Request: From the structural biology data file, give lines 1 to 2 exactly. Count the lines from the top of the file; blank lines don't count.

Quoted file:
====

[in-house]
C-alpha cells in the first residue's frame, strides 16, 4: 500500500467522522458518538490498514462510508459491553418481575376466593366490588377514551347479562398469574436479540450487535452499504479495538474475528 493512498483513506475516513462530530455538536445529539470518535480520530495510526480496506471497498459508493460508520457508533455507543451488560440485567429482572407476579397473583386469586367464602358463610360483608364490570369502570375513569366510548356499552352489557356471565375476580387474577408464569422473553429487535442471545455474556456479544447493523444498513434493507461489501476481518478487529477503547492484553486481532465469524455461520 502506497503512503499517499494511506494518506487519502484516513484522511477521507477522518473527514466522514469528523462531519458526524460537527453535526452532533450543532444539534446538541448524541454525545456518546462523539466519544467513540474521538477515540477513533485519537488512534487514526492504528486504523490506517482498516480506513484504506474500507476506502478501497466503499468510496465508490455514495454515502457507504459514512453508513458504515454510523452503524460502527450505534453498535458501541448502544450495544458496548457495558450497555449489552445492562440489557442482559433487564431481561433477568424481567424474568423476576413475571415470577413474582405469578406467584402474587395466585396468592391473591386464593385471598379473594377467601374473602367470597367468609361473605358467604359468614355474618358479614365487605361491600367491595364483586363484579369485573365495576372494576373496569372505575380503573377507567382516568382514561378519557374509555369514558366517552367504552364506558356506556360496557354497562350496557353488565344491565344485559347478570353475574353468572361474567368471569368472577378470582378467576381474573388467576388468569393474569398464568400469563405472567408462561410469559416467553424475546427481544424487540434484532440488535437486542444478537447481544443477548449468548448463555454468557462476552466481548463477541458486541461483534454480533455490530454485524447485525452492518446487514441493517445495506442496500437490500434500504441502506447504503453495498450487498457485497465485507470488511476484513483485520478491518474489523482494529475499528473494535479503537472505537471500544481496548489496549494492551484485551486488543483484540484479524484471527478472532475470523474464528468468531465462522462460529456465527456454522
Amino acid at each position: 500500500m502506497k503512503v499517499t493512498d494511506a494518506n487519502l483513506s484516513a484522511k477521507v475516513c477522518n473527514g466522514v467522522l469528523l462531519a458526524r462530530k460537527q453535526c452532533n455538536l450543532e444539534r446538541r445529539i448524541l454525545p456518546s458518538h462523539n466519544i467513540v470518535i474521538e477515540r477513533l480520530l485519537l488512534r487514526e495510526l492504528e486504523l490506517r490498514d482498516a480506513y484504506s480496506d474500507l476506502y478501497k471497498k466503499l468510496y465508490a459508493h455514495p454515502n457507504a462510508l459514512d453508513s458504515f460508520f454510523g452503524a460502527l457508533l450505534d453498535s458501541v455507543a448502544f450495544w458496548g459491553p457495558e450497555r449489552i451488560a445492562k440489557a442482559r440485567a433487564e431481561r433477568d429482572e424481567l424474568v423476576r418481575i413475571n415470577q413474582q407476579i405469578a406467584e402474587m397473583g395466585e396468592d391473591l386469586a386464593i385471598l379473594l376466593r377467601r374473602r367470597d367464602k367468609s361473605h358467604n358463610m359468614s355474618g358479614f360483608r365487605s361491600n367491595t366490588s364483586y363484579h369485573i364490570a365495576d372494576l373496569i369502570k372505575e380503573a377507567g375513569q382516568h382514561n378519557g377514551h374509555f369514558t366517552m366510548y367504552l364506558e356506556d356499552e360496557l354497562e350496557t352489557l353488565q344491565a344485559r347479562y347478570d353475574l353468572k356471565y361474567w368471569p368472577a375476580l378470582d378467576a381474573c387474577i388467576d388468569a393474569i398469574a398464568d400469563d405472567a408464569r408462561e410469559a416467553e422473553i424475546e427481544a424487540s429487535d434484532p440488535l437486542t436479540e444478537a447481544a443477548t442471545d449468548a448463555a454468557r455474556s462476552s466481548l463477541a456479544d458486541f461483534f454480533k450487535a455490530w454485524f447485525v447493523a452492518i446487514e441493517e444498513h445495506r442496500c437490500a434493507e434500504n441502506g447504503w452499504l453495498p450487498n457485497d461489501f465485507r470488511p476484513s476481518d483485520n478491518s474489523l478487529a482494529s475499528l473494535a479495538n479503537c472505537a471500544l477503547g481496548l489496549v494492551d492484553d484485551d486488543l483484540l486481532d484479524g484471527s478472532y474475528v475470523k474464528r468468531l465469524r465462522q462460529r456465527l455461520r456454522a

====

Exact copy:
[in-house]
C-alpha cells in the first residue's frame, strides 16, 4: 500500500467522522458518538490498514462510508459491553418481575376466593366490588377514551347479562398469574436479540450487535452499504479495538474475528 493512498483513506475516513462530530455538536445529539470518535480520530495510526480496506471497498459508493460508520457508533455507543451488560440485567429482572407476579397473583386469586367464602358463610360483608364490570369502570375513569366510548356499552352489557356471565375476580387474577408464569422473553429487535442471545455474556456479544447493523444498513434493507461489501476481518478487529477503547492484553486481532465469524455461520 502506497503512503499517499494511506494518506487519502484516513484522511477521507477522518473527514466522514469528523462531519458526524460537527453535526452532533450543532444539534446538541448524541454525545456518546462523539466519544467513540474521538477515540477513533485519537488512534487514526492504528486504523490506517482498516480506513484504506474500507476506502478501497466503499468510496465508490455514495454515502457507504459514512453508513458504515454510523452503524460502527450505534453498535458501541448502544450495544458496548457495558450497555449489552445492562440489557442482559433487564431481561433477568424481567424474568423476576413475571415470577413474582405469578406467584402474587395466585396468592391473591386464593385471598379473594377467601374473602367470597367468609361473605358467604359468614355474618358479614365487605361491600367491595364483586363484579369485573365495576372494576373496569372505575380503573377507567382516568382514561378519557374509555369514558366517552367504552364506558356506556360496557354497562350496557353488565344491565344485559347478570353475574353468572361474567368471569368472577378470582378467576381474573388467576388468569393474569398464568400469563405472567408462561410469559416467553424475546427481544424487540434484532440488535437486542444478537447481544443477548449468548448463555454468557462476552466481548463477541458486541461483534454480533455490530454485524447485525452492518446487514441493517445495506442496500437490500434500504441502506447504503453495498450487498457485497465485507470488511476484513483485520478491518474489523482494529475499528473494535479503537472505537471500544481496548489496549494492551484485551486488543483484540484479524484471527478472532475470523474464528468468531465462522462460529456465527456454522